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Kloogh pleaded guilty to multiple charges of fraud, theft and other offences a fortnight ago, after a Serious Fraud Office investigation found he stole at least $15million from his clients.
He was remanded in custody until sentencing. His lawyer said Kloogh accepted a term of imprisonment was likely.
Released to the Otago Daily Times yesterday, the summary of facts in the case reveals Kloogh believed he took $18million from his clients, and had run a Ponzi scheme for many years.
‘‘As well as funding client withdrawals, Mr Kloogh used the pooled client funds to keep various businesses running and for his own personal use,’’ the document says.
‘‘For example, he purchased trips for himself and/or his wife, paid deposits for cars and lent his family members money.’’
The summary of facts also reveals Kloogh was able to perpetrate his fraud because his bank’s e-banking system allowed him to change the ‘‘payer’’ for transactions.
In a voluntary interview with the SFO, Kloogh said: ‘‘It astounded me that they would allow me to change who the payer was.
‘‘So the payer could be changed to Consilium [a firm which offers investment services through a secure portal] so it would look as if it was coming from FNZ Consilium.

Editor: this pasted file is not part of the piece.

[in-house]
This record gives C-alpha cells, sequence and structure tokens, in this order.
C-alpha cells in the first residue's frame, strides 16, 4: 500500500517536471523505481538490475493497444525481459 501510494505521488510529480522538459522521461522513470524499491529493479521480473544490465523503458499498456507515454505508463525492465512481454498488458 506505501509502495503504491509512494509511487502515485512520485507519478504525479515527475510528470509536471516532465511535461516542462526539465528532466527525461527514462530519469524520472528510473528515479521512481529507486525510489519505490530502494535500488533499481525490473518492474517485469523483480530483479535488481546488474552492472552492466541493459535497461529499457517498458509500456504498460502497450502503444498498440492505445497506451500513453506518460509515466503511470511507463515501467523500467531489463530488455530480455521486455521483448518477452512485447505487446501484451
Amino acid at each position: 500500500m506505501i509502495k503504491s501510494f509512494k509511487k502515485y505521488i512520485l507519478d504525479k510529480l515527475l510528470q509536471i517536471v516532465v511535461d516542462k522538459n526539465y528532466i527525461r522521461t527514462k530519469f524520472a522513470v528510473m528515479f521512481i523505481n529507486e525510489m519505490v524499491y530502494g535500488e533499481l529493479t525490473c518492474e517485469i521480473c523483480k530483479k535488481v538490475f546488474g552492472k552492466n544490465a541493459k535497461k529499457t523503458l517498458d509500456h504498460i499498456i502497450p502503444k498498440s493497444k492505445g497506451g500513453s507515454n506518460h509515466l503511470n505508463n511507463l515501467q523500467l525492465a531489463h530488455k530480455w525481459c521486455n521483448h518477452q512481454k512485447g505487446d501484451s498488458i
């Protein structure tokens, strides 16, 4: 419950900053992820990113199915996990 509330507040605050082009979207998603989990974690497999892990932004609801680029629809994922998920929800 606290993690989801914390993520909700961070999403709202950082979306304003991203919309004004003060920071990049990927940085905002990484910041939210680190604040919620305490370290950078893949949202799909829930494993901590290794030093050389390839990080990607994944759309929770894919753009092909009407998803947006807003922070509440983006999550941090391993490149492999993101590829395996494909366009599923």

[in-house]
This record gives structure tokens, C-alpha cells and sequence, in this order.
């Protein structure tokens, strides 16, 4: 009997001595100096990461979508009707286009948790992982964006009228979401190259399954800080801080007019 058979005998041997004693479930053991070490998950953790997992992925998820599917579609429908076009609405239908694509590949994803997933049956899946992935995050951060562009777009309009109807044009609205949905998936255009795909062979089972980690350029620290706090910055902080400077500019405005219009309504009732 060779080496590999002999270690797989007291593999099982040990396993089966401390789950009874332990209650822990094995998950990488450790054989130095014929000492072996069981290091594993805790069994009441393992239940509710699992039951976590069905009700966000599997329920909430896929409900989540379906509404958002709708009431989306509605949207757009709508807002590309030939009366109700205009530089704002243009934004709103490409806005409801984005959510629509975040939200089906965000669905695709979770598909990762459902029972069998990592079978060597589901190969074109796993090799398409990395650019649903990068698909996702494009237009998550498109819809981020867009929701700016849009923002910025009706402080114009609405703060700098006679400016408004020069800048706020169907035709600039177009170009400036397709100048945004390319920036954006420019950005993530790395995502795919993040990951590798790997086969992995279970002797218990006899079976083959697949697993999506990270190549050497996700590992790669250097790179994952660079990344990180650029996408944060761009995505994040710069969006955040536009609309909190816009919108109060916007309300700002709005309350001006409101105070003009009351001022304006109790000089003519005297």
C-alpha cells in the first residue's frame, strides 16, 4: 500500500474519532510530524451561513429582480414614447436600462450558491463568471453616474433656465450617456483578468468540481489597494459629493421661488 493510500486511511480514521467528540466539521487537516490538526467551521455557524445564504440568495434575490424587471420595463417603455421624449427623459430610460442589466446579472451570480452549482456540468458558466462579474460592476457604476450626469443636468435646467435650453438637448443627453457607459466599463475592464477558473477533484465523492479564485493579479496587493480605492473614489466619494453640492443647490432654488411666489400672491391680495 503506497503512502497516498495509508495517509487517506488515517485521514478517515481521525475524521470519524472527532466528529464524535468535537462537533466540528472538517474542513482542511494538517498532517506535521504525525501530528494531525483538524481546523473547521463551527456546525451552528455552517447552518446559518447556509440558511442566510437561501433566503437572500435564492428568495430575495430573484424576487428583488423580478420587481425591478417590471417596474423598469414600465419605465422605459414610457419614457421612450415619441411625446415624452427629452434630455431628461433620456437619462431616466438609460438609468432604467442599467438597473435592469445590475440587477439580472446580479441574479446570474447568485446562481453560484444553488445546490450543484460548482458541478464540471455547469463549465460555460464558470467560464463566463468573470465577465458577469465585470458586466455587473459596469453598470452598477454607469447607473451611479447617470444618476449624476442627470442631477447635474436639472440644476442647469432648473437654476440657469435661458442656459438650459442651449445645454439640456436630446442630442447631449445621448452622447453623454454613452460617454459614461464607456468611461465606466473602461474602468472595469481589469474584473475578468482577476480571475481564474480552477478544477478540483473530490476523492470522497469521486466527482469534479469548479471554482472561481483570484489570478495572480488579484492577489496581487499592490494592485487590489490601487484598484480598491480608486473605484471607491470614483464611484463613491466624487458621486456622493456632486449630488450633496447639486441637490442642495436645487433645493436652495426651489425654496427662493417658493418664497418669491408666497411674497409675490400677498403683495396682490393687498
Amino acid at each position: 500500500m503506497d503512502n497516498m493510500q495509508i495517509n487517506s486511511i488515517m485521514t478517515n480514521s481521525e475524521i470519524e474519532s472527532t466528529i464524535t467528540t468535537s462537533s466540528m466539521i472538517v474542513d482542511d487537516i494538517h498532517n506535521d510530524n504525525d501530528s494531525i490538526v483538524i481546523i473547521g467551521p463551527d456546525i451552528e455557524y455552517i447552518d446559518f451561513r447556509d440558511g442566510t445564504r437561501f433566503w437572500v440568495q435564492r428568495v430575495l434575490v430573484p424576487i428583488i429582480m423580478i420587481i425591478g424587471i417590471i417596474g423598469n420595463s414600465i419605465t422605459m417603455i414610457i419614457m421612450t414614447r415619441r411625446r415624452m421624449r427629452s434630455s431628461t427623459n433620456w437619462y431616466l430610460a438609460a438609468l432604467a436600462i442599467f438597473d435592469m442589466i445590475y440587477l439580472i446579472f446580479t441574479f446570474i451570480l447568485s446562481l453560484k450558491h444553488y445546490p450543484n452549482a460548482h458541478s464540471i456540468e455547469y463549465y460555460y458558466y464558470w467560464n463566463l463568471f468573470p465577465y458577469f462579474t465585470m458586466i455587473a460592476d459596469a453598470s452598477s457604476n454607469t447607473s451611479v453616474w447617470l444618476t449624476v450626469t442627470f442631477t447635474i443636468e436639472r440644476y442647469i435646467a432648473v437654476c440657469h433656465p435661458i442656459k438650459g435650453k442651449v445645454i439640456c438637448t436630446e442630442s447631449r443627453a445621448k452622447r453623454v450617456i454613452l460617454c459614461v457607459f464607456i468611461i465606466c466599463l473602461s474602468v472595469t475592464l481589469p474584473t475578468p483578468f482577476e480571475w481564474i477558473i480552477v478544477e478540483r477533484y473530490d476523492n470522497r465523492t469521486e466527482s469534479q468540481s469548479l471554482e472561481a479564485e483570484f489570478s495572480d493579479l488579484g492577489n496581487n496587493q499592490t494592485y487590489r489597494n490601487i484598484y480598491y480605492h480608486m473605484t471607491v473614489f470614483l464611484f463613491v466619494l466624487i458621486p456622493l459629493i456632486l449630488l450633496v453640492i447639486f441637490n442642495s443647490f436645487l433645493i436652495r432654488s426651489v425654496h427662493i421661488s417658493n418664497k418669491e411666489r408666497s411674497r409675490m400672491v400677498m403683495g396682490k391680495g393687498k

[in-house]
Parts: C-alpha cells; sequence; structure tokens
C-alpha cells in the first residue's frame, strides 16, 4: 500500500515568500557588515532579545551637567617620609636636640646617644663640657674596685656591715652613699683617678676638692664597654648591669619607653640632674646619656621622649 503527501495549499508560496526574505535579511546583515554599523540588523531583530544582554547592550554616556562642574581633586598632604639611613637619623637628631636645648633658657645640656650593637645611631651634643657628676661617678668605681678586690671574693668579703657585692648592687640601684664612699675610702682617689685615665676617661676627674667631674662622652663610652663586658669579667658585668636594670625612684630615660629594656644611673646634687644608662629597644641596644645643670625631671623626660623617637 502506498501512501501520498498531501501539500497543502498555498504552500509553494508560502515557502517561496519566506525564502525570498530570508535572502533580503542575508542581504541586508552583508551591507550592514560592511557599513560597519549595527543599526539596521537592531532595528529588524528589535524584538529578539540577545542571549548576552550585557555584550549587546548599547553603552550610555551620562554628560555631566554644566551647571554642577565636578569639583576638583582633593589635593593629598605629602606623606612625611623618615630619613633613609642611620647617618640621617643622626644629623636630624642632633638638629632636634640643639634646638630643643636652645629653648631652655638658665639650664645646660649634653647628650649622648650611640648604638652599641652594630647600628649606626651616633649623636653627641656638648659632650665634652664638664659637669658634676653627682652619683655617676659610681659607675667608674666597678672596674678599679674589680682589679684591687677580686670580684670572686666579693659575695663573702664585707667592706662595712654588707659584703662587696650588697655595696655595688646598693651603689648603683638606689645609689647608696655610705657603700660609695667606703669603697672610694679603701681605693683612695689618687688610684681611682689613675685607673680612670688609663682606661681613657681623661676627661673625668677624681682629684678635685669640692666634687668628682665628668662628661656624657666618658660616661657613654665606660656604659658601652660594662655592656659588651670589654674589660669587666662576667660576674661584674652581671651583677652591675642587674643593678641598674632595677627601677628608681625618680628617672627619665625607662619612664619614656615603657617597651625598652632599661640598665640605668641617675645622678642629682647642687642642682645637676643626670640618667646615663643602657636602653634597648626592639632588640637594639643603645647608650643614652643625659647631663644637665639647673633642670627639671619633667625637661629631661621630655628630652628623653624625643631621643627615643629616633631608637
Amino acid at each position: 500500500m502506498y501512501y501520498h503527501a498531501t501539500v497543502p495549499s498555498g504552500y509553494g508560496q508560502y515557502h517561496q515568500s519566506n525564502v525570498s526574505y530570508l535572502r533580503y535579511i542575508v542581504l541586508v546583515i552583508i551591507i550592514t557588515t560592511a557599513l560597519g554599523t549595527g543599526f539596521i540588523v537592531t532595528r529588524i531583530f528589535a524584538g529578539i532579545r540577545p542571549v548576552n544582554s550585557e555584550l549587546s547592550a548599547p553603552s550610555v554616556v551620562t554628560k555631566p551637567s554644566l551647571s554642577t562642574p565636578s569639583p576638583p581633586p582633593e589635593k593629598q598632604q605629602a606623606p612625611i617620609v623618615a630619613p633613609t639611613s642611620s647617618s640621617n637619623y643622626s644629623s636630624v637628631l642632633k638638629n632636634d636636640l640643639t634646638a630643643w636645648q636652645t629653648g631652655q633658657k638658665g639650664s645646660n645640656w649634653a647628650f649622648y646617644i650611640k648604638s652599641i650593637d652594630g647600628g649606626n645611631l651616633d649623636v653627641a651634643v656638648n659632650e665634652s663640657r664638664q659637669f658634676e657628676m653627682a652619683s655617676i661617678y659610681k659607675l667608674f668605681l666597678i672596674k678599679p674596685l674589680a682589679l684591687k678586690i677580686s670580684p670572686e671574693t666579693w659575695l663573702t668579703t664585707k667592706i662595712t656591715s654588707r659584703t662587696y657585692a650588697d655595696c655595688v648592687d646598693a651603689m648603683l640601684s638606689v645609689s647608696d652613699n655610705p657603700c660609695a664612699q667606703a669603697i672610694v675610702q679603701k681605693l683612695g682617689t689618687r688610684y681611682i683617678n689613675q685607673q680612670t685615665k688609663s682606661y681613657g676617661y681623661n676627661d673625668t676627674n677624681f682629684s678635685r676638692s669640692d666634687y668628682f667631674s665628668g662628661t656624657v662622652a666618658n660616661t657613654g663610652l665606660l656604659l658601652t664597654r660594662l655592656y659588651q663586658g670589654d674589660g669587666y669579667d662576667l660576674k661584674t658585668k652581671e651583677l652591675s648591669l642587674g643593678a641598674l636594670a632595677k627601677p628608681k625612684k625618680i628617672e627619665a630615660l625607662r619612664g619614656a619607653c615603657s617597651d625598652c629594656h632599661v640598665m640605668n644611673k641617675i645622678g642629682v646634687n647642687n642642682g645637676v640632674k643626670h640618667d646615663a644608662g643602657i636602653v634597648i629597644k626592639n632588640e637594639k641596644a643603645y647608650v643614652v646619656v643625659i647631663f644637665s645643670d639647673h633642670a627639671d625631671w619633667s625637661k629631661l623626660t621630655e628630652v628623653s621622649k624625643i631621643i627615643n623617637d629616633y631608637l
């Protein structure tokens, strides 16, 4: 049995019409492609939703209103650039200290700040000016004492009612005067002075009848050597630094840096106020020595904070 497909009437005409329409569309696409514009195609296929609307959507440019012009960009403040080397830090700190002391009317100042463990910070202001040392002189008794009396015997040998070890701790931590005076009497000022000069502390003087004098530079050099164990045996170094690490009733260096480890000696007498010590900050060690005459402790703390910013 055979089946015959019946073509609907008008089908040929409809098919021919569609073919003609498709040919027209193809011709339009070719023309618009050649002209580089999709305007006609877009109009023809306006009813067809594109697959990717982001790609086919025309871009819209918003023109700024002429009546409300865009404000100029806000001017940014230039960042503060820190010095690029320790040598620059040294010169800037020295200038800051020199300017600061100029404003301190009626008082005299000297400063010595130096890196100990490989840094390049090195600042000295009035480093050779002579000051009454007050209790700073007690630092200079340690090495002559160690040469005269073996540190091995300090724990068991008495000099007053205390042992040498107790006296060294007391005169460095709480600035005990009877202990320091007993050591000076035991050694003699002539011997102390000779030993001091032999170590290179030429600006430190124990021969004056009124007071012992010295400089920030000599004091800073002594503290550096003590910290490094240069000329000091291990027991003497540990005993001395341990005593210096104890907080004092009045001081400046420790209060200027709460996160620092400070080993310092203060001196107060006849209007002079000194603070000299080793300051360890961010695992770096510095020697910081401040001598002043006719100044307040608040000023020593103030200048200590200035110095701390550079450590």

‘‘And vice versa, I could put money into the Consilium account and it looks like it was coming from the client. I could change that.’’
Kloogh had more than 2000 active clients when the SFO moved to close down his firms.
His main enterprises, Financial Planning Ltd and Impact Enterprises Ltd, are now in liquidation.
On March 12, Kloogh pleaded guilty to individual charges of forgery, theft by a person in a special relationship, obtaining by deception and representative charges alleging false accounting, theft by a person in a special relationship and obtaining by deception.
An outstanding charge of making false statements by a promoter is still to be dealt with by the court.
Kloogh is due to reappear in the Dunedin District Court on May 12.
A half-day has been set aside as a large number of victim impact statements are expected to be read.
The summary of facts says Kloogh was authorised to create and operate accounts on Consilium on behalf of his clients.
‘‘Clients could also access their accounts should they so wish ... Kloogh, however, intentionally did not advise his clients about this Consilium functionality.
‘‘He also caused the statements to be posted to his PO box instead of to the client.
‘‘In at least one instance Mr Kloogh told a client that he would not give them password access to their Consilium account because ‘that’s not the way I operate’.’’
Clients were provided bank account numbers to place their funds into, but rather than being for Consilium or other reputable platforms, the numbers were actually those of Impact Enterprises Ltd and operated by Kloogh.
If a client wanted their money, Kloogh instructed Consilium to sell enough units to cover the amount and transferred money from IEL’s account to a trust account, where he made it appear the money was coming from the client.
Consilium would then debit what it thought was a legitimate sale from the trust account and credit it to the withdrawing customer.
Kloogh told the SFO that inappropriately putting money through Consilium’s accounts meant he had a good record of how much money he had stolen and ‘‘owed’’ each client.
‘‘Under the Ponzi scheme Mr Kloogh obtained at least $15million from his clients; in his voluntary interview Mr Kloogh said he had misappropriated $18million.’’